Tuesday, January 12, 2016

Code of the West - Part 1

     Former British Prime Minister Margaret Thatcher is credited with one of my favorite quotes on political power: “Being powerful is like being a lady. If you have to tell people you are, you aren’t. ” So it is, I think, about being a westerner. If you have to wear woolly chaps and spurs to go get the mail, you’re just a pilgrim in a Gene Autry costume. My own community is a serial offender when it comes to this principle. Every year during the last full week in July, bank presidents and financial planners who couldn’t saddle a horse to save their soul don their starched Wranglers (almost always an inch or more too short) and the same pair of cheap boots they’ve had since 1978 to play cowboy. It’s fun for them and funny for the rest of us. We’re all romantics when it comes to the West.
     The romance of the West has been a draw almost from the beginning. Kit Carson and Buffalo Bill were the heroes of dime novels more than a century ago, each espousing values neither ever practiced. More recently, there’s been talk about the “Code of the West”. It's not a new idea. Zane Grey wrote a book about it. John Wayne talked about it. Some recovering Wall Streeter named James P. Owen exploited it. And legislatures across the West have adopted resolutions endorsing vague value statements that have little or nothing to do with the real Code of the West. The truth is, I doubt there is a real one. If there is one, it's one that varies a bit from family to family and individual to individual. But living here for six generations counts for something. Starting today, and for the next few days, we’ll touch on a few items that are important in our own family's Code of the West.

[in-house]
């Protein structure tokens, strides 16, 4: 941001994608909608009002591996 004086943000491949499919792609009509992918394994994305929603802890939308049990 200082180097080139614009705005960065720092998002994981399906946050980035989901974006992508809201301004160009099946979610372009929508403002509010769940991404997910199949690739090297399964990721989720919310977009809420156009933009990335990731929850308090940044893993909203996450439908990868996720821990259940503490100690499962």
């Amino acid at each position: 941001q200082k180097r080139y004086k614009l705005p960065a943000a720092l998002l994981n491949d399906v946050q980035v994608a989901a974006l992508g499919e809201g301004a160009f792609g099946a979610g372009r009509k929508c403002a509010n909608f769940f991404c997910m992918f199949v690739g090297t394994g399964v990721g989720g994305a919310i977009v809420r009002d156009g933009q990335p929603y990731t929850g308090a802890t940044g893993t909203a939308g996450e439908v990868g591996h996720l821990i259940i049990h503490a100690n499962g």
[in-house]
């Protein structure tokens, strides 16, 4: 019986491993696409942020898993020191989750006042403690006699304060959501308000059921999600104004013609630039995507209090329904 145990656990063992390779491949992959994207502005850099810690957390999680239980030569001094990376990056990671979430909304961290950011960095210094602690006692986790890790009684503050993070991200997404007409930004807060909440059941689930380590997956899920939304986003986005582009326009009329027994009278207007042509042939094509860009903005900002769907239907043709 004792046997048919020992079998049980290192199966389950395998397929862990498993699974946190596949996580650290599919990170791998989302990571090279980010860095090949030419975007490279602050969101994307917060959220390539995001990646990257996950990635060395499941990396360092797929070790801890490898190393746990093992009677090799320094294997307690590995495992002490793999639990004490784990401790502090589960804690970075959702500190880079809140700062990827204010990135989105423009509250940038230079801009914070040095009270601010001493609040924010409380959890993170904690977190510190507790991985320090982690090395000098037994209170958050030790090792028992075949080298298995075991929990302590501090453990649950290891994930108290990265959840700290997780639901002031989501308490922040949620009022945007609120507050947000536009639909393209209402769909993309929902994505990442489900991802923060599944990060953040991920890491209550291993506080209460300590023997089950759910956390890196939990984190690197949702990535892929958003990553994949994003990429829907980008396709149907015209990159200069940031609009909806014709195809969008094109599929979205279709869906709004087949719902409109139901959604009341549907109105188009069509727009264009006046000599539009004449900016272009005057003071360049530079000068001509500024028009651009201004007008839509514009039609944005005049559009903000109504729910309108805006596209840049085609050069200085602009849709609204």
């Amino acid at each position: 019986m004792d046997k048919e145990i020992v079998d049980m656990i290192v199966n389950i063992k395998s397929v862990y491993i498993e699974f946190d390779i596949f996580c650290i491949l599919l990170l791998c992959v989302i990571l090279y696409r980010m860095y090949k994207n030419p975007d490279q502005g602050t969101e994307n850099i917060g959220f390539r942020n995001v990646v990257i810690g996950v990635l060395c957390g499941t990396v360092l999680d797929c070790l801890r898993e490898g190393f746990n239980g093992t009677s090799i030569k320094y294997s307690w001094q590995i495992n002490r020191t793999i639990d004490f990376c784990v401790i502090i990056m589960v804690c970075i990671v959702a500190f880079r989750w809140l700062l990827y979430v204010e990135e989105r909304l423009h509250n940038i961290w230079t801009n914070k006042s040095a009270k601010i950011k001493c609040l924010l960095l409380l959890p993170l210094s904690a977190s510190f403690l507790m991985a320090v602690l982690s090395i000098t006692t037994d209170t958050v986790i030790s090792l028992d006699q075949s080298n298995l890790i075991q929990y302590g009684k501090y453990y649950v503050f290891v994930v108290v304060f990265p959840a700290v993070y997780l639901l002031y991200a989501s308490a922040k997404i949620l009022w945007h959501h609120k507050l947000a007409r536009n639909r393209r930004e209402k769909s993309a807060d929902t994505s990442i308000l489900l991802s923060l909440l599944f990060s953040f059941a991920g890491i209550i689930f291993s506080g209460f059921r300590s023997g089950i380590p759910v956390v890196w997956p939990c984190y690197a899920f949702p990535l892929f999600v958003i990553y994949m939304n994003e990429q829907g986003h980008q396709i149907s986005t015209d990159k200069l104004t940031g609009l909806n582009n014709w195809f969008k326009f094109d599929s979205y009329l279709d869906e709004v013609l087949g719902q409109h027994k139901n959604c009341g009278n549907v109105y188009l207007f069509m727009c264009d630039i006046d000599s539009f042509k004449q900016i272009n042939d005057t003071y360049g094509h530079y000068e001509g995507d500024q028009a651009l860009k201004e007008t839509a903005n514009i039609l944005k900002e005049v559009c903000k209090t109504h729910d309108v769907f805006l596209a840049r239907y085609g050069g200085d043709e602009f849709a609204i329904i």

Principle #1 – Work hard, and do your share.

     The highest form of praise that can be lavished on anyone in our family comes from Grandma. And if Grandma says “He (or she) is a workin’ machine,” no higher accolade can ever come your way. As the original “workin’ machine” she ought to know. She came here, the product of a thousand generations of German-Swiss women, not one of whom made an inch of room in their family for laziness. Ranger and the Apprentice always scramble for the front passenger seat in my pickup (assuming Grandma isn't in it) because
they consider that the co-pilot’s seat. But with that seat comes the responsibility of getting out and opening and closing any gates. And when the truck comes to a halt, that passenger side door better be already opening. Why? Not because I'll be grouchy at them if it's not. These guys never required more than a raised eyebrow on the worst day they ever had. They open and close the gates because it's their responsibility. And it says so right here, in the Code of the West.


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